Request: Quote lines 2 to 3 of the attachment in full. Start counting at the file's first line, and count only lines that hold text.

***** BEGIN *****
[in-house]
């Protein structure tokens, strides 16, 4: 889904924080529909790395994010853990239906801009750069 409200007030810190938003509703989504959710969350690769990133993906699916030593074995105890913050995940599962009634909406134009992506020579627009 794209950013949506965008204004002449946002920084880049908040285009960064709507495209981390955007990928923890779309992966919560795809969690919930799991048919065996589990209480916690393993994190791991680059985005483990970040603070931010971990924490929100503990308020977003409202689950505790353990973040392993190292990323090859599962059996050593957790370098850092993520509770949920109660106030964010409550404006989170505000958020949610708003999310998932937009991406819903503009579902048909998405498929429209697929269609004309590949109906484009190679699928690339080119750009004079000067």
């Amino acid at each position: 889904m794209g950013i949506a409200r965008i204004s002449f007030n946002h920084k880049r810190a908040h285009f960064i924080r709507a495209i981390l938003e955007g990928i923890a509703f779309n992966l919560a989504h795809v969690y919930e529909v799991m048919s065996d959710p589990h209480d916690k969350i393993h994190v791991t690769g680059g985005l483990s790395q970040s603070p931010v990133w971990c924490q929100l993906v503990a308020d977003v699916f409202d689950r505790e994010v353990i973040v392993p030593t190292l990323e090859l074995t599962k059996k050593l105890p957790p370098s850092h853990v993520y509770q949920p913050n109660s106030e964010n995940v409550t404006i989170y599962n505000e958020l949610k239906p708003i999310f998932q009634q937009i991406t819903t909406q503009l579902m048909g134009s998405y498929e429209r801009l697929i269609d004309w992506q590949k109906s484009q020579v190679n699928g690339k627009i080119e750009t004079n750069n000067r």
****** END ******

């Protein structure tokens, strides 16, 4: 889904924080529909790395994010853990239906801009750069 409200007030810190938003509703989504959710969350690769990133993906699916030593074995105890913050995940599962009634909406134009992506020579627009 794209950013949506965008204004002449946002920084880049908040285009960064709507495209981390955007990928923890779309992966919560795809969690919930799991048919065996589990209480916690393993994190791991680059985005483990970040603070931010971990924490929100503990308020977003409202689950505790353990973040392993190292990323090859599962059996050593957790370098850092993520509770949920109660106030964010409550404006989170505000958020949610708003999310998932937009991406819903503009579902048909998405498929429209697929269609004309590949109906484009190679699928690339080119750009004079000067």
């Amino acid at each position: 889904m794209g950013i949506a409200r965008i204004s002449f007030n946002h920084k880049r810190a908040h285009f960064i924080r709507a495209i981390l938003e955007g990928i923890a509703f779309n992966l919560a989504h795809v969690y919930e529909v799991m048919s065996d959710p589990h209480d916690k969350i393993h994190v791991t690769g680059g985005l483990s790395q970040s603070p931010v990133w971990c924490q929100l993906v503990a308020d977003v699916f409202d689950r505790e994010v353990i973040v392993p030593t190292l990323e090859l074995t599962k059996k050593l105890p957790p370098s850092h853990v993520y509770q949920p913050n109660s106030e964010n995940v409550t404006i989170y599962n505000e958020l949610k239906p708003i999310f998932q009634q937009i991406t819903t909406q503009l579902m048909g134009s998405y498929e429209r801009l697929i269609d004309w992506q590949k109906s484009q020579v190679n699928g690339k627009i080119e750009t004079n750069n000067r």